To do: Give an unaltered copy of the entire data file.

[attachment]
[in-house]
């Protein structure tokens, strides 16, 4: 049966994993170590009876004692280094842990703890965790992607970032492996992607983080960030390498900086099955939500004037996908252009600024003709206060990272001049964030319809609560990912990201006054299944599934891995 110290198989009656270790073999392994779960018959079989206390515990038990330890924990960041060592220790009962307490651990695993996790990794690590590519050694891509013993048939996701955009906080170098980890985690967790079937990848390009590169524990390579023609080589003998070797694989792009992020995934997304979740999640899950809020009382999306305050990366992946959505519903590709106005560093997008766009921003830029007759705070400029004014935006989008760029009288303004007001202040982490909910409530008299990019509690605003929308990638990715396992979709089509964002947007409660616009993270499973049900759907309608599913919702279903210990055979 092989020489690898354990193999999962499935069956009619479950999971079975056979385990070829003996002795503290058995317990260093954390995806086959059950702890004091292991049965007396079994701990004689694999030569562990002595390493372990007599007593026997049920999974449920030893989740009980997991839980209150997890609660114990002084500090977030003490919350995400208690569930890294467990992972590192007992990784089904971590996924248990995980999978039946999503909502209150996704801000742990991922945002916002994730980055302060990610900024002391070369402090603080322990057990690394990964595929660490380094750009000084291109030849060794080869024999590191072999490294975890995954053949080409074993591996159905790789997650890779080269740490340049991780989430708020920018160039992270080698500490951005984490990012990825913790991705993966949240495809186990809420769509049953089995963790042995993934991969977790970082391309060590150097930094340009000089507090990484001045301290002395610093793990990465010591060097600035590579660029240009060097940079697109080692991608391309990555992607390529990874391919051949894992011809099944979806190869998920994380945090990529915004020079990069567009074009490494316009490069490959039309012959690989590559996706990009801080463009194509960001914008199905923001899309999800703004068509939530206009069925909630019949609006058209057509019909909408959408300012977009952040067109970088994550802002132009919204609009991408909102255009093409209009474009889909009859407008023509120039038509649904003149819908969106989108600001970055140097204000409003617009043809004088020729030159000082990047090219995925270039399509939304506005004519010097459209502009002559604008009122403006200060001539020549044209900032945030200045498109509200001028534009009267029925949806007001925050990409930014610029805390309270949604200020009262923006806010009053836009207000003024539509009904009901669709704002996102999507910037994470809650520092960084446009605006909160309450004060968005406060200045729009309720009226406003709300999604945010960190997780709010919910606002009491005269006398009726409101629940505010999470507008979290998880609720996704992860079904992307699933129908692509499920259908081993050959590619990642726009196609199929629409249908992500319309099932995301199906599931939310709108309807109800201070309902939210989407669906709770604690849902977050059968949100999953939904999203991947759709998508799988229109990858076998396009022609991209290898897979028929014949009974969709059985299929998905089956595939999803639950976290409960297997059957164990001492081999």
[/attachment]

[in-house]
């Protein structure tokens, strides 16, 4: 049966994993170590009876004692280094842990703890965790992607970032492996992607983080960030390498900086099955939500004037996908252009600024003709206060990272001049964030319809609560990912990201006054299944599934891995 110290198989009656270790073999392994779960018959079989206390515990038990330890924990960041060592220790009962307490651990695993996790990794690590590519050694891509013993048939996701955009906080170098980890985690967790079937990848390009590169524990390579023609080589003998070797694989792009992020995934997304979740999640899950809020009382999306305050990366992946959505519903590709106005560093997008766009921003830029007759705070400029004014935006989008760029009288303004007001202040982490909910409530008299990019509690605003929308990638990715396992979709089509964002947007409660616009993270499973049900759907309608599913919702279903210990055979 092989020489690898354990193999999962499935069956009619479950999971079975056979385990070829003996002795503290058995317990260093954390995806086959059950702890004091292991049965007396079994701990004689694999030569562990002595390493372990007599007593026997049920999974449920030893989740009980997991839980209150997890609660114990002084500090977030003490919350995400208690569930890294467990992972590192007992990784089904971590996924248990995980999978039946999503909502209150996704801000742990991922945002916002994730980055302060990610900024002391070369402090603080322990057990690394990964595929660490380094750009000084291109030849060794080869024999590191072999490294975890995954053949080409074993591996159905790789997650890779080269740490340049991780989430708020920018160039992270080698500490951005984490990012990825913790991705993966949240495809186990809420769509049953089995963790042995993934991969977790970082391309060590150097930094340009000089507090990484001045301290002395610093793990990465010591060097600035590579660029240009060097940079697109080692991608391309990555992607390529990874391919051949894992011809099944979806190869998920994380945090990529915004020079990069567009074009490494316009490069490959039309012959690989590559996706990009801080463009194509960001914008199905923001899309999800703004068509939530206009069925909630019949609006058209057509019909909408959408300012977009952040067109970088994550802002132009919204609009991408909102255009093409209009474009889909009859407008023509120039038509649904003149819908969106989108600001970055140097204000409003617009043809004088020729030159000082990047090219995925270039399509939304506005004519010097459209502009002559604008009122403006200060001539020549044209900032945030200045498109509200001028534009009267029925949806007001925050990409930014610029805390309270949604200020009262923006806010009053836009207000003024539509009904009901669709704002996102999507910037994470809650520092960084446009605006909160309450004060968005406060200045729009309720009226406003709300999604945010960190997780709010919910606002009491005269006398009726409101629940505010999470507008979290998880609720996704992860079904992307699933129908692509499920259908081993050959590619990642726009196609199929629409249908992500319309099932995301199906599931939310709108309807109800201070309902939210989407669906709770604690849902977050059968949100999953939904999203991947759709998508799988229109990858076998396009022609991209290898897979028929014949009974969709059985299929998905089956595939999803639950976290409960297997059957164990001492081999």